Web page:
Once we got the all-clear, we began trying again, but each month that passed without a positive test was another twist of the knife. It was a cycle of cautious hope and bitter letdowns. We kept ourselves busy by searching for a new house, something we desperately needed before growing our family. Last fall, we found our grown-up house...and two days before we went to settlement, we found out that we were expecting again. That was October 25, and ten and a half weeks have somehow passed since then. I'm thrilled to tell you that all is well, and we've mercifully passed the first trimester. There have been plenty of anxious moments. We both felt a wracking fear heading into each of the first few doctor's appointments, but little "Kirjava" (another Phillip Pullman character reference) has passed every test with flying colors.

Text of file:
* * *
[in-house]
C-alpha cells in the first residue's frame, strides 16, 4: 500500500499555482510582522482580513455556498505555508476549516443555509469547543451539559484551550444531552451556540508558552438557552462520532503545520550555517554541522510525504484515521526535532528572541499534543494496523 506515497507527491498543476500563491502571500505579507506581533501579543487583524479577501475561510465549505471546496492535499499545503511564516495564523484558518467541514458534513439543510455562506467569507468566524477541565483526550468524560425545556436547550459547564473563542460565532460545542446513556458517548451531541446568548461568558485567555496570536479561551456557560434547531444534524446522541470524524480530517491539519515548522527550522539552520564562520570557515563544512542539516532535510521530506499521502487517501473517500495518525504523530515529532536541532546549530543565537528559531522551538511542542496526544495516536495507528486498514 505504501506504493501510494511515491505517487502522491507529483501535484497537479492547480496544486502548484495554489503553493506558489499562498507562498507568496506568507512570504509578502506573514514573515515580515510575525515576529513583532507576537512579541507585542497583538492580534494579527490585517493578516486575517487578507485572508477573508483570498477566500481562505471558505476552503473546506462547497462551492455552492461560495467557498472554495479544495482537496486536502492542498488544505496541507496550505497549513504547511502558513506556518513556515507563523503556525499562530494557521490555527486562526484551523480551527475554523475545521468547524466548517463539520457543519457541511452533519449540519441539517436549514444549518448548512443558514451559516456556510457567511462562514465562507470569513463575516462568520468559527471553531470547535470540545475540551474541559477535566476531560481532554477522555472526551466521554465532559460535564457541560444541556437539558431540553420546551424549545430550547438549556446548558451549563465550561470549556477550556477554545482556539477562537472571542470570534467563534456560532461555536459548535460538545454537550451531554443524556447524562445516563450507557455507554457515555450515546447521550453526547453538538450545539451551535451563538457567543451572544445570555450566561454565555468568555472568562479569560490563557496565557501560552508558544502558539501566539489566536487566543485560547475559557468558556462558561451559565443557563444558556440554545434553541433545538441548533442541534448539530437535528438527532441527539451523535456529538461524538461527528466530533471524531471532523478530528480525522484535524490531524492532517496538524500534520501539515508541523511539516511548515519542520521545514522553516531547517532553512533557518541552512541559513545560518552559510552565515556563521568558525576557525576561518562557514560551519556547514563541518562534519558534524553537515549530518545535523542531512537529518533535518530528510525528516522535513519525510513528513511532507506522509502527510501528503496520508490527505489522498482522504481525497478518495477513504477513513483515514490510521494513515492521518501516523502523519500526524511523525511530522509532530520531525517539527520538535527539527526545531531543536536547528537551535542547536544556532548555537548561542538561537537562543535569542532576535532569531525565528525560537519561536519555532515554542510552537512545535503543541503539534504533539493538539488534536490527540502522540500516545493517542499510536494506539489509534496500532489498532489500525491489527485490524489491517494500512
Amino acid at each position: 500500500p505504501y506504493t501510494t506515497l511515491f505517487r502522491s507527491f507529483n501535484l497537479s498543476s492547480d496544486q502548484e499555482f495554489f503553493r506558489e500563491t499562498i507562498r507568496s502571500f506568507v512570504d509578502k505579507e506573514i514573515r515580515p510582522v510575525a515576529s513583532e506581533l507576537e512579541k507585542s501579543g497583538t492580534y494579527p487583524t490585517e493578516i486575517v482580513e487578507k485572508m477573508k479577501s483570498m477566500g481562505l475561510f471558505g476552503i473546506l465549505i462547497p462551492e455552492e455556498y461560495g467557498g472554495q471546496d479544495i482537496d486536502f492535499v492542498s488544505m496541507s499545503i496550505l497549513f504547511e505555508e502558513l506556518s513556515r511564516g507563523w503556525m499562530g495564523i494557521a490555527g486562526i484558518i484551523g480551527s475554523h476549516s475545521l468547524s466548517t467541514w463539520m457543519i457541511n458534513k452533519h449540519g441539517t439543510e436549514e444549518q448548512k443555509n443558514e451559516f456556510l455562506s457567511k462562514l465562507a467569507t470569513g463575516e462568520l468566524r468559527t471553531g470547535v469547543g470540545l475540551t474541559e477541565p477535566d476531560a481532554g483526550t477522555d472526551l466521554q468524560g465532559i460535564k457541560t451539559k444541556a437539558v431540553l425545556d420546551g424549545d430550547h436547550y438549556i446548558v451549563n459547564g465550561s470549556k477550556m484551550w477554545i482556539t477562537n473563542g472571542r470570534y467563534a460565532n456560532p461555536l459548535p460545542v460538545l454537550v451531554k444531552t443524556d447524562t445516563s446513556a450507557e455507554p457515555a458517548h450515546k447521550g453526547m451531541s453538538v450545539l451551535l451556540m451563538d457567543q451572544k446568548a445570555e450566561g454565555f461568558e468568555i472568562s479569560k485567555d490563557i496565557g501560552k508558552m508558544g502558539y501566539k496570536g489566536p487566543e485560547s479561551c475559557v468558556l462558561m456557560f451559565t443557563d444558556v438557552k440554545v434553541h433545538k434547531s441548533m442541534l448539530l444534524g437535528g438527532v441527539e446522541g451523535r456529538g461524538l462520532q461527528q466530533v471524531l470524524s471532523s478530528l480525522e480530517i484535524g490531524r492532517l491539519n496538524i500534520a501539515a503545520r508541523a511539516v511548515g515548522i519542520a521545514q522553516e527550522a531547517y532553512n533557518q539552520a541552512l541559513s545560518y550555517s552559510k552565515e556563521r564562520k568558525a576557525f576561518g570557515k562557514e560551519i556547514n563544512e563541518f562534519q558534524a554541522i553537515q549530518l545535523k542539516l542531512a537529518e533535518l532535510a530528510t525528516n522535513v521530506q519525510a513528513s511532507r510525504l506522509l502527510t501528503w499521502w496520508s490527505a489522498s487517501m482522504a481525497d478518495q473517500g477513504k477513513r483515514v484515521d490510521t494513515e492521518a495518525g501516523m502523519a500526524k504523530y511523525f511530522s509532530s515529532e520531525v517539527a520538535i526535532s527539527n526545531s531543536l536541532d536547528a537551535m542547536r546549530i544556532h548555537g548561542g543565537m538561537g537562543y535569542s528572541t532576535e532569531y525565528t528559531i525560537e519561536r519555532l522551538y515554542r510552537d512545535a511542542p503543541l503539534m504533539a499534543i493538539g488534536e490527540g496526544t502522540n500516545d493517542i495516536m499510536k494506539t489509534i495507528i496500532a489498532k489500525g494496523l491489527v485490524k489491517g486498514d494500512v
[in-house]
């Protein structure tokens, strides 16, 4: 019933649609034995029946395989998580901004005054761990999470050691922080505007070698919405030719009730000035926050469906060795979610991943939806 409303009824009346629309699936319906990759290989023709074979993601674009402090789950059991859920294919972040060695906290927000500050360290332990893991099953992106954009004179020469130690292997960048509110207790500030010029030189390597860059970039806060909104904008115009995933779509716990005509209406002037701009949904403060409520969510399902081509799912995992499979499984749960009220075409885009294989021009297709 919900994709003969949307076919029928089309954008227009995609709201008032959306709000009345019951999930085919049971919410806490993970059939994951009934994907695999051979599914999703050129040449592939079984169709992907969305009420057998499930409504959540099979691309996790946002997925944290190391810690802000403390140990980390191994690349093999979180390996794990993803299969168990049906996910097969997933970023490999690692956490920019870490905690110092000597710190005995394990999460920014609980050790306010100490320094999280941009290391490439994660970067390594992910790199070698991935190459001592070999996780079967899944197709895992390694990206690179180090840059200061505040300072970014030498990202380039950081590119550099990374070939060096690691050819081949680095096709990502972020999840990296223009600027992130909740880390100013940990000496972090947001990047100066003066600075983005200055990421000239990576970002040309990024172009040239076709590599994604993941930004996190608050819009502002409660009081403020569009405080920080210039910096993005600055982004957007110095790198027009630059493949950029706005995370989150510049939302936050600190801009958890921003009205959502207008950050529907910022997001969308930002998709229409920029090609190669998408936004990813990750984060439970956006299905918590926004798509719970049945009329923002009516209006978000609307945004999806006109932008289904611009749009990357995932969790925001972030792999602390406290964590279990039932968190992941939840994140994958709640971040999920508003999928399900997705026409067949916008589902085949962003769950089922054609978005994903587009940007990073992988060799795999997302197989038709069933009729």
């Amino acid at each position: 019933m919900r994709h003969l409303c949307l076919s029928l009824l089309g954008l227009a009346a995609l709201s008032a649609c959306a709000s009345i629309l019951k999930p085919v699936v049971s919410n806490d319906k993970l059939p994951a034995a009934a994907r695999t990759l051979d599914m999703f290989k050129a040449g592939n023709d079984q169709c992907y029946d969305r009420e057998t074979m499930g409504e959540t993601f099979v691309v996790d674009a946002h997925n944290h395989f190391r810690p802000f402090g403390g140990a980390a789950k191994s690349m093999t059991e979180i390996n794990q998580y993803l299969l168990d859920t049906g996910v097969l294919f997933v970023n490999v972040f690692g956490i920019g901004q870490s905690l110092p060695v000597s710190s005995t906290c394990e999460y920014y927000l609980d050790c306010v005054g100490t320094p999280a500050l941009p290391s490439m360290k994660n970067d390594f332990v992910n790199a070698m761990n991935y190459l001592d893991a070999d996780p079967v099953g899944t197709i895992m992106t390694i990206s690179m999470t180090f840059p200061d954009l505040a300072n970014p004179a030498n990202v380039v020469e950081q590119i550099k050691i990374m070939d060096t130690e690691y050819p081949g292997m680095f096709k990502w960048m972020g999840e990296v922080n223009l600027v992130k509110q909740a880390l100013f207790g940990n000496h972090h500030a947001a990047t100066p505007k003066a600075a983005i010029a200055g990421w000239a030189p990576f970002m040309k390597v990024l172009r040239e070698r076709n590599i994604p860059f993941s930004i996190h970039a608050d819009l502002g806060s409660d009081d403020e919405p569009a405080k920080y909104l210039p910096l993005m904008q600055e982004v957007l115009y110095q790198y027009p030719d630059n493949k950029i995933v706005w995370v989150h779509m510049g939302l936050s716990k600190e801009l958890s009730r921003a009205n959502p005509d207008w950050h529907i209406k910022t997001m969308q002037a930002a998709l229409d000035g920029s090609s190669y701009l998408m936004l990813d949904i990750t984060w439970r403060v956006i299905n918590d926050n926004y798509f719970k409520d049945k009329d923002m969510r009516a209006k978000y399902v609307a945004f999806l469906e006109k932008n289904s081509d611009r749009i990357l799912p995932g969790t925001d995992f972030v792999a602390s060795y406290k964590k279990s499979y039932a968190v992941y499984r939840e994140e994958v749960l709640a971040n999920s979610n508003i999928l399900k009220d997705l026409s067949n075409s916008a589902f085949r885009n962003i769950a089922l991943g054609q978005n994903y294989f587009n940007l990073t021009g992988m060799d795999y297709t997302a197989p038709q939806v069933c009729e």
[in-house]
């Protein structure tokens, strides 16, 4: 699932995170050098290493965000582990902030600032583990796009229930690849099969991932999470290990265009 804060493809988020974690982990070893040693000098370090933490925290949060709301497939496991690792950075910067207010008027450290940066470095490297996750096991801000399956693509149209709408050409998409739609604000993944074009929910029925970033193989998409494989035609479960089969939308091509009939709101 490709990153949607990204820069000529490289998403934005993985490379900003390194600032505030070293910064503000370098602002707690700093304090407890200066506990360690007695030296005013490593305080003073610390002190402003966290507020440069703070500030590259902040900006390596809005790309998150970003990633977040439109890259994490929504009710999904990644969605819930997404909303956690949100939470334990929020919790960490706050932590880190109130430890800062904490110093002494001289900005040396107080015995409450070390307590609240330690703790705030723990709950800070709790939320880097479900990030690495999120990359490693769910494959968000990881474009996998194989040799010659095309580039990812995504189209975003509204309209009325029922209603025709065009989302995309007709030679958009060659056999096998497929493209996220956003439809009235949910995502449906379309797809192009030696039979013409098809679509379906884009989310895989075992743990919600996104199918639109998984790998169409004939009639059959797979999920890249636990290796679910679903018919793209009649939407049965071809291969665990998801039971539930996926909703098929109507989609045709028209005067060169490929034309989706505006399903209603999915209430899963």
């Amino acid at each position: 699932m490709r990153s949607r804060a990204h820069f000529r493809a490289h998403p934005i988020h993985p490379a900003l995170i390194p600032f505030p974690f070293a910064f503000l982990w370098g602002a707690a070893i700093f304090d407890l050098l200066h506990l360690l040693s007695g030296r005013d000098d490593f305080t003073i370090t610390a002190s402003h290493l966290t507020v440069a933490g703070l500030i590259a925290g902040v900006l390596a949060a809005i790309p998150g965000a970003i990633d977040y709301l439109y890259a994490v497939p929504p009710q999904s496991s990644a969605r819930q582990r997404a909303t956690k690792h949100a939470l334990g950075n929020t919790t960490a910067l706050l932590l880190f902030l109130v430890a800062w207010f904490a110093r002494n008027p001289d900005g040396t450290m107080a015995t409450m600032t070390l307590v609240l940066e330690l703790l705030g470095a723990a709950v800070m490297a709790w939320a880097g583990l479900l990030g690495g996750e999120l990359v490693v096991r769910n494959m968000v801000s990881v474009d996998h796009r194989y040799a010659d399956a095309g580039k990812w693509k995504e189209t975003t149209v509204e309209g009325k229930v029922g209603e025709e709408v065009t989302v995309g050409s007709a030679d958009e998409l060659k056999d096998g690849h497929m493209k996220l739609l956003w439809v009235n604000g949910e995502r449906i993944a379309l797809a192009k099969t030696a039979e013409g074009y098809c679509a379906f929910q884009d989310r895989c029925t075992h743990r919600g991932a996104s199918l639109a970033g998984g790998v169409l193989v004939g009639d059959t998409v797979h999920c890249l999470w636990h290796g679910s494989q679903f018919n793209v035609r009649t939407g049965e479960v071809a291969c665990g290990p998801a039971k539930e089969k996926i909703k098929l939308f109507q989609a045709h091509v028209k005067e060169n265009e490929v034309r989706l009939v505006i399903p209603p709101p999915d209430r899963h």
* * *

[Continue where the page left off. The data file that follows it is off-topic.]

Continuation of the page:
I can't tell you the relief and exhilaration we felt when we saw the sound waves of a heartbeat at six weeks, and a discernible head and rump at a seven-and-a-half-week ultrasound. The 12-week appointment brought a clearly audible and strong heart beat. With each of these positive milestones, I let the news leak out to a few more friends, acquaintances, and coworkers. I was determined to share this experience with as many people as I could this time, the better to count on their support if the worst should come to pass again. Now we can let the whole world know, and it finally seems real. July 1, give or take a few days or even weeks. Nelson Cruz's birthday, because of course that was one of the first things I checked. Thoughts/prayers/good vibes appreciated, as we've still got six long months ahead of us.